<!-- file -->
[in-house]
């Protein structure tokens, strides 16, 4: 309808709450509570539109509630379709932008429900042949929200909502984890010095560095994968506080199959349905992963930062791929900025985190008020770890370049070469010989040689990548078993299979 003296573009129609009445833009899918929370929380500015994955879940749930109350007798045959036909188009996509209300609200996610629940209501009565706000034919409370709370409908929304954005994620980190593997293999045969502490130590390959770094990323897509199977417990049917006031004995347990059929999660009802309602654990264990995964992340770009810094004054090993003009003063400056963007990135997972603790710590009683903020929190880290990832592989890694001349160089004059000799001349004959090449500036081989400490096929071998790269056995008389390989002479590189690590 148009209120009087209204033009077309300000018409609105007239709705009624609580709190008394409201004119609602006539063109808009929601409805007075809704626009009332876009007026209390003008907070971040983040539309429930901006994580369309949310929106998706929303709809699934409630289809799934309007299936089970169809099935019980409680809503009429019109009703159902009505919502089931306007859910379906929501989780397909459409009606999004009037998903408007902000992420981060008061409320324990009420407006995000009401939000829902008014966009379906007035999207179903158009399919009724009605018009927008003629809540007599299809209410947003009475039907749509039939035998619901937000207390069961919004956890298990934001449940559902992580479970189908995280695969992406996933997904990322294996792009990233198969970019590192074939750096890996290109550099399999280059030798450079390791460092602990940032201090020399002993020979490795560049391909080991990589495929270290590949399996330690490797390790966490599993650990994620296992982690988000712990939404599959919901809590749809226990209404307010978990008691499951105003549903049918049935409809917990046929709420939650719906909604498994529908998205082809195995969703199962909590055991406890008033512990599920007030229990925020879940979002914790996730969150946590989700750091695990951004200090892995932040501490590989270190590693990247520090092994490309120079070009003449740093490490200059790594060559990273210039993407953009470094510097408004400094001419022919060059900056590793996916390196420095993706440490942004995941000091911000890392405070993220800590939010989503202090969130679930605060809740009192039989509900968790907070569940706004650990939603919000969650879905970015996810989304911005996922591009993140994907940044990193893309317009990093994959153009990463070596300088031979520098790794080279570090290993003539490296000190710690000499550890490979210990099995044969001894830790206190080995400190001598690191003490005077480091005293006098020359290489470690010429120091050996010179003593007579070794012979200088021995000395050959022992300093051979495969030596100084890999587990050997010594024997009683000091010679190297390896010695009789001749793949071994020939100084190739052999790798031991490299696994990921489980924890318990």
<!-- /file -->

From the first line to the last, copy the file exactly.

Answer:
[in-house]
């Protein structure tokens, strides 16, 4: 309808709450509570539109509630379709932008429900042949929200909502984890010095560095994968506080199959349905992963930062791929900025985190008020770890370049070469010989040689990548078993299979 003296573009129609009445833009899918929370929380500015994955879940749930109350007798045959036909188009996509209300609200996610629940209501009565706000034919409370709370409908929304954005994620980190593997293999045969502490130590390959770094990323897509199977417990049917006031004995347990059929999660009802309602654990264990995964992340770009810094004054090993003009003063400056963007990135997972603790710590009683903020929190880290990832592989890694001349160089004059000799001349004959090449500036081989400490096929071998790269056995008389390989002479590189690590 148009209120009087209204033009077309300000018409609105007239709705009624609580709190008394409201004119609602006539063109808009929601409805007075809704626009009332876009007026209390003008907070971040983040539309429930901006994580369309949310929106998706929303709809699934409630289809799934309007299936089970169809099935019980409680809503009429019109009703159902009505919502089931306007859910379906929501989780397909459409009606999004009037998903408007902000992420981060008061409320324990009420407006995000009401939000829902008014966009379906007035999207179903158009399919009724009605018009927008003629809540007599299809209410947003009475039907749509039939035998619901937000207390069961919004956890298990934001449940559902992580479970189908995280695969992406996933997904990322294996792009990233198969970019590192074939750096890996290109550099399999280059030798450079390791460092602990940032201090020399002993020979490795560049391909080991990589495929270290590949399996330690490797390790966490599993650990994620296992982690988000712990939404599959919901809590749809226990209404307010978990008691499951105003549903049918049935409809917990046929709420939650719906909604498994529908998205082809195995969703199962909590055991406890008033512990599920007030229990925020879940979002914790996730969150946590989700750091695990951004200090892995932040501490590989270190590693990247520090092994490309120079070009003449740093490490200059790594060559990273210039993407953009470094510097408004400094001419022919060059900056590793996916390196420095993706440490942004995941000091911000890392405070993220800590939010989503202090969130679930605060809740009192039989509900968790907070569940706004650990939603919000969650879905970015996810989304911005996922591009993140994907940044990193893309317009990093994959153009990463070596300088031979520098790794080279570090290993003539490296000190710690000499550890490979210990099995044969001894830790206190080995400190001598690191003490005077480091005293006098020359290489470690010429120091050996010179003593007579070794012979200088021995000395050959022992300093051979495969030596100084890999587990050997010594024997009683000091010679190297390896010695009789001749793949071994020939100084190739052999790798031991490299696994990921489980924890318990």